"God willing it will be finished in due time," the official said, without giving details on the work which is scheduled to be completed by the end of March.

The UN Security Council has imposed sanctions to pressure Iran to stop uranium enrichment, which makes fuel for civilian nuclear reactors but also the explosive core of atom bombs.

Tehran says its nuclear programme is a peaceful effort to generate electricity but the United States claims the Islamic republic is hiding work on developing atomic weapons.

The Security Council has said that if Iran freezes enrichment, then sanctions could be lifted.

But Iran is planning to increase its enrichment capacity by installing the 3,000 centrifuges, the machines which enrich uranium, at an underground facility in Natanz.

It is already running two pilot cascades of 164-centrifuges each at a pilot site above-ground in Natanz.

earlier related report
Iran defends barring UN nuclear inspectors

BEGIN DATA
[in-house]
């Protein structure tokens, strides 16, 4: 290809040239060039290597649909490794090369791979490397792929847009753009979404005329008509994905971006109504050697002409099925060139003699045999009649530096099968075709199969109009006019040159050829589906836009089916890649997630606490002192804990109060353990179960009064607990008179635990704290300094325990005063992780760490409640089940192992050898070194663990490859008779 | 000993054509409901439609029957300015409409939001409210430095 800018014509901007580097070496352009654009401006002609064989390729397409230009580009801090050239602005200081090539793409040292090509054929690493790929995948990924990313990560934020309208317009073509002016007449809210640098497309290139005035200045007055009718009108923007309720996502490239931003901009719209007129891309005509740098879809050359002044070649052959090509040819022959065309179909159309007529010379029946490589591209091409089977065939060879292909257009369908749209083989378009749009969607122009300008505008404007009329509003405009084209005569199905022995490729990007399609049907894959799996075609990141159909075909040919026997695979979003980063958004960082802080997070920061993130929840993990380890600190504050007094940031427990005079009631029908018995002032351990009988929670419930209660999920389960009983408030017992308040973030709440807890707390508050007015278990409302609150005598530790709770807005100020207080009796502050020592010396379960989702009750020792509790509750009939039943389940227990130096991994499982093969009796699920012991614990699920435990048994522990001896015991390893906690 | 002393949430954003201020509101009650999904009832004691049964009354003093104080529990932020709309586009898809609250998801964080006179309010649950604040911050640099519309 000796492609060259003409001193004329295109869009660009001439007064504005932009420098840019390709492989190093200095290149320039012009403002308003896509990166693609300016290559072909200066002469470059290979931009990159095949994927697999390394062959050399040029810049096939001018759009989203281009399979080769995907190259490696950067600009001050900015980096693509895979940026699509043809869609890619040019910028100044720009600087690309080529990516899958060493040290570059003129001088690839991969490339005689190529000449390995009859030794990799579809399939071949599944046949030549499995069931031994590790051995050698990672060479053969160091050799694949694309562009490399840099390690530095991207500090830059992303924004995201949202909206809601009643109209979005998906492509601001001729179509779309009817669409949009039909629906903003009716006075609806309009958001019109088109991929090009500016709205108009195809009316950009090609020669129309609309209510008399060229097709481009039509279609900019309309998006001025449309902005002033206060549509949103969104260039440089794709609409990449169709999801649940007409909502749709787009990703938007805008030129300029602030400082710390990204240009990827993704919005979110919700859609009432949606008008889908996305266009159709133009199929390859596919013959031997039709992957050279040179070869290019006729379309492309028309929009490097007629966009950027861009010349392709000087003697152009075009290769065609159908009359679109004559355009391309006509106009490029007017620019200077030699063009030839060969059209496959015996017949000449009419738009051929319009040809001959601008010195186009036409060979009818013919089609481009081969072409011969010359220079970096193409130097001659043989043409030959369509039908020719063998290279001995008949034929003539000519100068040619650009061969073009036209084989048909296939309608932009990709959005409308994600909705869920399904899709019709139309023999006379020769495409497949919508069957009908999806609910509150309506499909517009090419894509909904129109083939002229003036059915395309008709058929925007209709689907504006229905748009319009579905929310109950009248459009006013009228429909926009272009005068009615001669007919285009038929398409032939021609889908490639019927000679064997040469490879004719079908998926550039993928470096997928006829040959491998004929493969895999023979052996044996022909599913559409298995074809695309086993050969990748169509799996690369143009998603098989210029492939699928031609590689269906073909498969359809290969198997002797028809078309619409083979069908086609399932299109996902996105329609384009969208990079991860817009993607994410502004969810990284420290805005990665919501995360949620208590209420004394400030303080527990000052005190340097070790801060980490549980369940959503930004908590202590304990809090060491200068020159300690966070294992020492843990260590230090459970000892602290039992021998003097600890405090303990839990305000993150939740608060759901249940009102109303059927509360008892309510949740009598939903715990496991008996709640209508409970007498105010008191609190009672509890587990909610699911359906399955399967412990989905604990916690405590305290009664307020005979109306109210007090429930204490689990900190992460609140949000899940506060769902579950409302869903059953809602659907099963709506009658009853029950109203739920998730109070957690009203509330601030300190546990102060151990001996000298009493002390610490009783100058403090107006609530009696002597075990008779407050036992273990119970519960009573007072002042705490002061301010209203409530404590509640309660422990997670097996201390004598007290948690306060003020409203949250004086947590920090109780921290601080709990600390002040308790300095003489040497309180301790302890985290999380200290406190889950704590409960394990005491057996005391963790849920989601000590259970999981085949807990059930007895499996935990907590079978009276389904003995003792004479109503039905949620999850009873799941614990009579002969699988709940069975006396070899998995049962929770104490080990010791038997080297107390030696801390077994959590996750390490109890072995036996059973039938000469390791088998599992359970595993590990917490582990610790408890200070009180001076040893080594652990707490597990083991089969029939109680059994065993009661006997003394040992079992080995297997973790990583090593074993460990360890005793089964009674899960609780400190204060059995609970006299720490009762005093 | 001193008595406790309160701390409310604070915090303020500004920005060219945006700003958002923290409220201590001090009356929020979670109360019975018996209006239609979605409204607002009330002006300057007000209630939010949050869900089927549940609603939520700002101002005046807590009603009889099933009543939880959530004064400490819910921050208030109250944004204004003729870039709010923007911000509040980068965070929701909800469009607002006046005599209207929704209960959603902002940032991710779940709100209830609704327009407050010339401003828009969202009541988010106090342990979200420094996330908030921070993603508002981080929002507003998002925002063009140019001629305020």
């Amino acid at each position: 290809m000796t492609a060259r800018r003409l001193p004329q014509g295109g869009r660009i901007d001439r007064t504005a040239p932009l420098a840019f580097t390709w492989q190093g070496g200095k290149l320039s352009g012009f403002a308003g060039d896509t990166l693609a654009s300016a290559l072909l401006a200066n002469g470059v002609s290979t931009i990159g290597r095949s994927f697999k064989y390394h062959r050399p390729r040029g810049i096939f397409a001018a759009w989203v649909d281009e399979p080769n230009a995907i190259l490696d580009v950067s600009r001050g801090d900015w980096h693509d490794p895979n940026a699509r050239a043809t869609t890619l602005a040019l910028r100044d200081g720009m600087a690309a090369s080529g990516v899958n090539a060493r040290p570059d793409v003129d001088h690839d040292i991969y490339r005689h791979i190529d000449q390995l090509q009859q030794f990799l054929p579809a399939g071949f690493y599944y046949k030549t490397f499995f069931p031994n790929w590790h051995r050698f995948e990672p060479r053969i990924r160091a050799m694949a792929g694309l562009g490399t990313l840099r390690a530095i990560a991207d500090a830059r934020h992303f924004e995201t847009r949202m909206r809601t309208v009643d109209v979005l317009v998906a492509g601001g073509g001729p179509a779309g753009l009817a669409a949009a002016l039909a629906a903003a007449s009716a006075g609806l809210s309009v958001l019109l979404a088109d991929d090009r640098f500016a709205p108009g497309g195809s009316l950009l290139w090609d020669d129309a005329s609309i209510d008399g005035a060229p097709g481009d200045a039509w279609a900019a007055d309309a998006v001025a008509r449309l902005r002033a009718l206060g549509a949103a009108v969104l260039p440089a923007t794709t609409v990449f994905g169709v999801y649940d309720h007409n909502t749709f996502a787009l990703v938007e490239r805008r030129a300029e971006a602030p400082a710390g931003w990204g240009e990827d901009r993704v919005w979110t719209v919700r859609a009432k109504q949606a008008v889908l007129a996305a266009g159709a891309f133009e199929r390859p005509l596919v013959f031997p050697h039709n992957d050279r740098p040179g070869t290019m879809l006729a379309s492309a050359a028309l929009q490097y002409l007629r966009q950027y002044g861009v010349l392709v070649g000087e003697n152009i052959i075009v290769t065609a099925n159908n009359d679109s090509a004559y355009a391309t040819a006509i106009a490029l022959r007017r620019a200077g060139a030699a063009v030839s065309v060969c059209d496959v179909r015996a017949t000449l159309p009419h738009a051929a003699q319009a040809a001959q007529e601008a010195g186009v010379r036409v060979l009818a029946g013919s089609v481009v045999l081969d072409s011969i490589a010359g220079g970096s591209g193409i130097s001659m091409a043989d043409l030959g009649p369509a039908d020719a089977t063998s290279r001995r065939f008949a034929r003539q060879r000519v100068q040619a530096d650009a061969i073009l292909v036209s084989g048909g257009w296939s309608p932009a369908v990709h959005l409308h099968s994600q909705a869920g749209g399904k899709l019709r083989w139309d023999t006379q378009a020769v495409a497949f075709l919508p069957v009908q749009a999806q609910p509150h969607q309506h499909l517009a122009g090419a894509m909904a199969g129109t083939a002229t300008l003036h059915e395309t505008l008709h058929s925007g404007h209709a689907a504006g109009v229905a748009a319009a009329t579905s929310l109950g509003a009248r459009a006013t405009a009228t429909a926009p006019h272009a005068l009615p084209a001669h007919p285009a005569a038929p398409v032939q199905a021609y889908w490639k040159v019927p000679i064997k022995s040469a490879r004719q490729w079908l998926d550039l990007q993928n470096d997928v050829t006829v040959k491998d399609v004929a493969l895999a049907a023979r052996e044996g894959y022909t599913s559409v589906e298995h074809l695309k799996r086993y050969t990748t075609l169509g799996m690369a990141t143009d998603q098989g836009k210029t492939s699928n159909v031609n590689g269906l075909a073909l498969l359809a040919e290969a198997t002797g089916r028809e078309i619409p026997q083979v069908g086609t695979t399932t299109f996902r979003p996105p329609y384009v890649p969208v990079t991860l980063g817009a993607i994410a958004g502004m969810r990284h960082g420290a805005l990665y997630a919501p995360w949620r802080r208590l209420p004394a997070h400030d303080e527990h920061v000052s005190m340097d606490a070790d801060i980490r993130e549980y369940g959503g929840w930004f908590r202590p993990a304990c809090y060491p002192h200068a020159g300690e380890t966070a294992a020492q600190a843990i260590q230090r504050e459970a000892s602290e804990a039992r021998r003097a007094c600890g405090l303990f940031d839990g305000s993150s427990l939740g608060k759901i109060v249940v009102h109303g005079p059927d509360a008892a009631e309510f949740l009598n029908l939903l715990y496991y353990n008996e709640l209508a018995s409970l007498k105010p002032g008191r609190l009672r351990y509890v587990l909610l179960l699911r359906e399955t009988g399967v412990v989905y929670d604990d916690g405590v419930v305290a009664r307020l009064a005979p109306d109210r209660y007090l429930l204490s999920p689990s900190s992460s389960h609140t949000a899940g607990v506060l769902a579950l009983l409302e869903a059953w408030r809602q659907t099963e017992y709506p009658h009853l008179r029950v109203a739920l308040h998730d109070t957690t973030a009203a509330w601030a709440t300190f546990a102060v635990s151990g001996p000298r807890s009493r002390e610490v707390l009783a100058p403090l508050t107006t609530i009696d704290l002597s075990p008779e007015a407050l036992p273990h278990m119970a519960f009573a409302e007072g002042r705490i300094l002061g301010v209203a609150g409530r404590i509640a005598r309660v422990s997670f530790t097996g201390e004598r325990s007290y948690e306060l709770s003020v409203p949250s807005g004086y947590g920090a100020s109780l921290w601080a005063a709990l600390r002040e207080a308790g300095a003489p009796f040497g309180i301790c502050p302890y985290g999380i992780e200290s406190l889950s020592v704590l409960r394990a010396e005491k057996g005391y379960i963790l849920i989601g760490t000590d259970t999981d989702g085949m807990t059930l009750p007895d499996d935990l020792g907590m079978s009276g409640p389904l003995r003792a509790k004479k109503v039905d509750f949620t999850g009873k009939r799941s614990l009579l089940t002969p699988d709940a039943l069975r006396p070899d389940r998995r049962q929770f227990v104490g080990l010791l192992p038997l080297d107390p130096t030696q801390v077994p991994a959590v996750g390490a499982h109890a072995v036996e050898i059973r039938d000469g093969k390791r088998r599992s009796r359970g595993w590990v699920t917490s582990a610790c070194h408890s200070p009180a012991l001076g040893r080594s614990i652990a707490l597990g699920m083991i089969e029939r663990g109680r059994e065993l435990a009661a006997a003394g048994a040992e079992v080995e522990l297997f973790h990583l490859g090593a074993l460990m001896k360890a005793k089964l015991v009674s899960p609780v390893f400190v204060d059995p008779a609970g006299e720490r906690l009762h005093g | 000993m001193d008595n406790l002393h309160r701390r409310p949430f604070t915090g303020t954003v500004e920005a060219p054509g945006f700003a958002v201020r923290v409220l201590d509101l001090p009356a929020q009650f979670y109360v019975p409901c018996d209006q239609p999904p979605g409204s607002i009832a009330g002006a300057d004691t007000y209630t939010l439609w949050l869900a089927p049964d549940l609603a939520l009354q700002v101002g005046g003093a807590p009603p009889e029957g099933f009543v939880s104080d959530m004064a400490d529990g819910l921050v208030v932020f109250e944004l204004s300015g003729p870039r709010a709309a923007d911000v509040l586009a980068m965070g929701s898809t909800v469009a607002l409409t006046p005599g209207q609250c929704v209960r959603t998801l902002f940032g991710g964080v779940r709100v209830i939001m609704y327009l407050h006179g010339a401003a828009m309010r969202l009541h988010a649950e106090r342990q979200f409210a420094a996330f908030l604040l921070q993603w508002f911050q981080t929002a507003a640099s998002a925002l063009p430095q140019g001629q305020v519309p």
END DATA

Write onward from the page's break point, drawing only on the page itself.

Tehran (AFP) Jan 27 - Foreign Minister Manouchehr Mottaki on Saturday defended Iran's decision to bar 38 inspectors from the International Atomic Energy Agency (IAEA), saying the move was within its legal rights.

"We decide about our cooperation considering the rights enshrined for members. Legally speaking, the decisions taken will not create any problems in our relations with the IAEA," Mottaki told reporters when asked whether Iran would remove the ban.

Iran said member states of the IAEA have a right to reject inspectors they do not deem fit after on Monday announcing it was blocking 38 UN nuclear watchdog inspectors from entering the country in reprisal for UN Security Council sanctions.